from Pink Snow.
  1. Cole, Joanna. (2004). The Magic School Bus Lost in the Snow. New York: Scholastic. (260L, 24/M)
  2. Dussling, Jennifer. (1998). Pink Snow and Other Weird Weather (Penguin Young Readers, Level 3). New York: Penguin Young Readers. (300L, 24/M)
  3. Moore, Eva. (2005). The Magic School Bus Sleeps for the Winter (Scholastic Reader, Level 2). Illustrated by Carolyn Bracken. New York: Scholastic. (300L, 24/M)
from A New Coat for Anna
Level M: Literature
  1. Adler, David.  (2005). Cam Jansen and the Snowy Day Mystery. Illustrated by Susanna Natti. New York: Puffin Books. (550L, 24/M)
  2. Brett, Jan. (1999). The Mitten. New York:  G.P. Putnam's Sons Books for Young Readers. (800L, 24/M)
  3. Bunting, Eve. (1994). Night Tree. Illustrated by Ted Rand. New York: HMH Books for Young Readers. (620L, 24/M)
  4. Florian, Douglas. (1999). Winter Eyes. New York: Greenwillow. (24/M)
  5. Klein, Abby. (2015). Snow Day Dare (Ready,Freddy! 2nd Grade)Illustrated by John Mckinley. New York: Scholastic. (28/M)
  6. Tresselt, Alvin. (1989). The Mitten. Illustrated by Yaroslava. New York: HarperCollins. (840L, 24/M)
  7. Ziefert, Harriet. (1988). A New Coat for Anna. Illustrated by Anita Lobel. New York:  Dragonfly Books. (690L 24/M)
Level NInformational
  1. Messner, Kate. (2014). Over and Under. Illustrated by Christopher Silas Neal. San Francisco, CA: Chronicle Books. (30/N)
Level N: Literature
  1. Klein, Abby. (2011). Ready, Freddy! #16: Ready, Set, Snow! Illustrated by John Mckinley. New York: Scholastic. (500L, 30/N)
  2. Miller, Pat. (2010). Squirrel's New Year's Resolution. Illustrated by Kathy Ember. New York: Scholastic. (450L, 30/N)
  3. O'Connor, Jane. (2008). The Snow Globe Family. Illustrated by  S. D. Schindler.  New York: Puffin Books. (660L, 30/N)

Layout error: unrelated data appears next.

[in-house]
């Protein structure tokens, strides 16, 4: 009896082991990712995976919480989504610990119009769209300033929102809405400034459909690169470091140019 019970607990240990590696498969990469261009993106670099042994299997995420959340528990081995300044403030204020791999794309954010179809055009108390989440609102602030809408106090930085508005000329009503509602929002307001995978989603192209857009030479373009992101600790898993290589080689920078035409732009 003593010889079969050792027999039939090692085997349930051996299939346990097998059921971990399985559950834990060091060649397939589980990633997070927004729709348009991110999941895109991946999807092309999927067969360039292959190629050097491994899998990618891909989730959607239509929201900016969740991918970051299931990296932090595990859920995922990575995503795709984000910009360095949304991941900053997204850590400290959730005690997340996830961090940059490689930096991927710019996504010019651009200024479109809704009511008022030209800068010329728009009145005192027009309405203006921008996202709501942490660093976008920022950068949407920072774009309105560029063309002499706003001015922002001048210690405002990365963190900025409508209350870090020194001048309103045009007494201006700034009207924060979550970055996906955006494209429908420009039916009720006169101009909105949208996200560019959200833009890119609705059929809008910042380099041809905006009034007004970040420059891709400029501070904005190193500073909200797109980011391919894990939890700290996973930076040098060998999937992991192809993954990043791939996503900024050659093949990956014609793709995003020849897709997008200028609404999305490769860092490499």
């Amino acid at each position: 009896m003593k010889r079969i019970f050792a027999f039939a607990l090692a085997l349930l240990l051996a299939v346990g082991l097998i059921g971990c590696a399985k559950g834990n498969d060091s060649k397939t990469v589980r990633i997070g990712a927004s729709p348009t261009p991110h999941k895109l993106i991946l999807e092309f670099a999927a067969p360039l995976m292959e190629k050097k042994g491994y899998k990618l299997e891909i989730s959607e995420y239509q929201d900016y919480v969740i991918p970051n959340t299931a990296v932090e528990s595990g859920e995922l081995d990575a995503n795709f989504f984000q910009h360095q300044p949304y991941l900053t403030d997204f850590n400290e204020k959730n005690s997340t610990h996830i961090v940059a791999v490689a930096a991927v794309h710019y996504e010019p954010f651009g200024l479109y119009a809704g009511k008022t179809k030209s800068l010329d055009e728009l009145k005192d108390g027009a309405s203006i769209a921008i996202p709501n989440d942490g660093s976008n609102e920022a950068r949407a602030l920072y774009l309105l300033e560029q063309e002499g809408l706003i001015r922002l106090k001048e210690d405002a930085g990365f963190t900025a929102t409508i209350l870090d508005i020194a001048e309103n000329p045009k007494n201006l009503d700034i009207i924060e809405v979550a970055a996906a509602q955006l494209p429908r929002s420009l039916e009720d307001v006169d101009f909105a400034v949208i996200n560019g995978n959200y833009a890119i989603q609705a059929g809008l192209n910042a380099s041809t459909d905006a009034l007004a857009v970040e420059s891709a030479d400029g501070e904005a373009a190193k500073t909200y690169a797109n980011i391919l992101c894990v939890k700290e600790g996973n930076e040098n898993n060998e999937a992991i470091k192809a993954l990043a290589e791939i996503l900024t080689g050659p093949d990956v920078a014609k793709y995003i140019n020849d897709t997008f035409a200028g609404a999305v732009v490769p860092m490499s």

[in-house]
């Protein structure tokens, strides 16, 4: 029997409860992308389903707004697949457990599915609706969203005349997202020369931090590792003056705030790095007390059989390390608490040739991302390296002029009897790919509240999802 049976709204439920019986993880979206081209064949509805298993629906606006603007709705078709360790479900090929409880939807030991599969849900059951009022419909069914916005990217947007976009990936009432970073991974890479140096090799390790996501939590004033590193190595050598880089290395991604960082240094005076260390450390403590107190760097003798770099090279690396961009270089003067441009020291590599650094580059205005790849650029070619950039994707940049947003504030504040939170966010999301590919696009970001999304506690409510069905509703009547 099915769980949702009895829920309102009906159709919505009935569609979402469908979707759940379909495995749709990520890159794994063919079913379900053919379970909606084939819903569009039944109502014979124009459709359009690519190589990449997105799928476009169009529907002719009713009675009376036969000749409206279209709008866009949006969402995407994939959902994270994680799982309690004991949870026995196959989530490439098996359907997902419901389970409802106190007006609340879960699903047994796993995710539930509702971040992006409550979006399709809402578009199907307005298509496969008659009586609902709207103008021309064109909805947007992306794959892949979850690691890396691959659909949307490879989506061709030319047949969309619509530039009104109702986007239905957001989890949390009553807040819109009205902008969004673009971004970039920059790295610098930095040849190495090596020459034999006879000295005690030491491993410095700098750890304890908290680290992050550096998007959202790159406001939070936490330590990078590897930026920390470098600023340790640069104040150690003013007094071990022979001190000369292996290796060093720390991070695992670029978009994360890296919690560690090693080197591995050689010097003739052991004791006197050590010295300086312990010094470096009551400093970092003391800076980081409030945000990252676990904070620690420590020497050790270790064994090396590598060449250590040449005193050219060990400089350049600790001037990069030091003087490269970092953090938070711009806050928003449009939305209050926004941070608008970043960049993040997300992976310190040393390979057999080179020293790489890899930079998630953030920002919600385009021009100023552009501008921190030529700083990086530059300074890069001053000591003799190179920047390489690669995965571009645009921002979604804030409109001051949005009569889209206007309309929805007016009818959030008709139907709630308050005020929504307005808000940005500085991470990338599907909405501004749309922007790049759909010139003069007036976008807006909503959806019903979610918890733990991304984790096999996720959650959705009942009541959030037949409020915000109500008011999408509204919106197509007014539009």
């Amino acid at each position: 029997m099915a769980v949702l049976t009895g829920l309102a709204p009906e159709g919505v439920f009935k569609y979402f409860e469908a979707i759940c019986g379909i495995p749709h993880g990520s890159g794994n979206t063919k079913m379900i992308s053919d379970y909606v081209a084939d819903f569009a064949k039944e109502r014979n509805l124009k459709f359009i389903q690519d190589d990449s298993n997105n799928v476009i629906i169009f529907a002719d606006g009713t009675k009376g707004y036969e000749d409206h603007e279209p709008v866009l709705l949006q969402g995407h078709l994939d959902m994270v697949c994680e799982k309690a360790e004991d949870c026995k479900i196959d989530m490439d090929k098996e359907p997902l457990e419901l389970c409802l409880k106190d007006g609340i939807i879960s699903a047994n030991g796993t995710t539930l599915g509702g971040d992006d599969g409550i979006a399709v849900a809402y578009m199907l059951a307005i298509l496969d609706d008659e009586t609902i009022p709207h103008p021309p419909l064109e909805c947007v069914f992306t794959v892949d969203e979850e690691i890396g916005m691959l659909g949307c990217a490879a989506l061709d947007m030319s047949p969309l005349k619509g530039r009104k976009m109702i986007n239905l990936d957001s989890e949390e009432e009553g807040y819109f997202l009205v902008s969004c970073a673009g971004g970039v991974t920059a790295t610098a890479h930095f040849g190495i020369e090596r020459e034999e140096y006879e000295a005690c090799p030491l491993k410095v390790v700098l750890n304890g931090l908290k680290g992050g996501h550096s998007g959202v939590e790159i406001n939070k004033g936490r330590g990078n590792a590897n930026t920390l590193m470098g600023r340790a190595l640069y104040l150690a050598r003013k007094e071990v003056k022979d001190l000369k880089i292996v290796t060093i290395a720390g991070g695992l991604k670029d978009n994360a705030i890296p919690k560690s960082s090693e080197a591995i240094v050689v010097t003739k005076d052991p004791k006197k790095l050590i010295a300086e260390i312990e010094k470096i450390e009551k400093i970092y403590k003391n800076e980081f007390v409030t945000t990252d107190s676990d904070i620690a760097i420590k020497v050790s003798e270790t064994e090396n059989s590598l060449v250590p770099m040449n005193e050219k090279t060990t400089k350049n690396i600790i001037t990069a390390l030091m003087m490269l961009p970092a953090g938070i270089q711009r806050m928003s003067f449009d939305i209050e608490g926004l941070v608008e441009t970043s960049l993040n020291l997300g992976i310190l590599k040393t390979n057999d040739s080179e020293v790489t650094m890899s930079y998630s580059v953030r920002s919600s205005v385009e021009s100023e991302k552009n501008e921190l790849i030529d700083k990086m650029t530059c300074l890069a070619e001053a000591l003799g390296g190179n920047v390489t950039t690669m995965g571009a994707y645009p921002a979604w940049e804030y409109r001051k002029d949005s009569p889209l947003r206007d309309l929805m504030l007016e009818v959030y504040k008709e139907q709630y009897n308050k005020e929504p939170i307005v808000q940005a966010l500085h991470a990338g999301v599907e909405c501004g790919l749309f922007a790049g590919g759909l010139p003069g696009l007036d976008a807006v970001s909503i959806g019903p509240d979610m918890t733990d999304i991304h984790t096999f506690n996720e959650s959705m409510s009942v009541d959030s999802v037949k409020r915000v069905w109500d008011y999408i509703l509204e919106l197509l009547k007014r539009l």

4. Van Allsburg, Chris. (2015). The Polar Express: 30th Anniversary Edition. Boston, MA: Houghton. (1986 Caldecott Medal winner)  (30/N)
  5. Ziefert, Harriet. (2008). Snow Party. Illustrated by Mark Jones. Maplewood, NJ: Blue Apple Books.  (510L, 30/N)

Level O: Literature
    from SkySisters
  1. Alarcón, Francisco. (2005). Iguanas in the Snow: And Other Winter Poems / Iguanas en la Nieve: Y Otros Poemas de Invierno (The Magical Cycle of the Seasons Series). Illustrated by Maya Christina Gonzalez. New York: Lee & Low Books. (34/O)
  2. Thaler, Mike. (2014). The Snow Day from the Black Lagoon. Illustrated by Jared Lee. New York: Scholastic. (700L, 34/O)
  3. Waboose, Jan Bourdeau. (2002). SkySisters. Illustrated by Brian Deines. Tonawanda, NY: Kids Can Press. (34/O)
  4. Yolen, Jane. (1987). Owl Moon. Illustrated by John Schoenherr.  New York: Philomel Books. (630L, 34/O) (1988 Caldecott Medal winner)

Monday, November 23, 2015

Winter Books for Read Aloud: Updated

Read Aloud Books
from Chirri & Chirra, The Snowy Day

1. Biography

  1. Martin, Jacqueline Briggs. (2009). Snowflake Bentley. Illustrated by Mary Azarian. New York: HMH Books for Young Readers. (1999 Caldecott Medal winner)

2. Picture Books - Narrative

Winter Moon Song
  1. Baker, Keith. (2011). No Two Alike. New York: Beach Lane Books.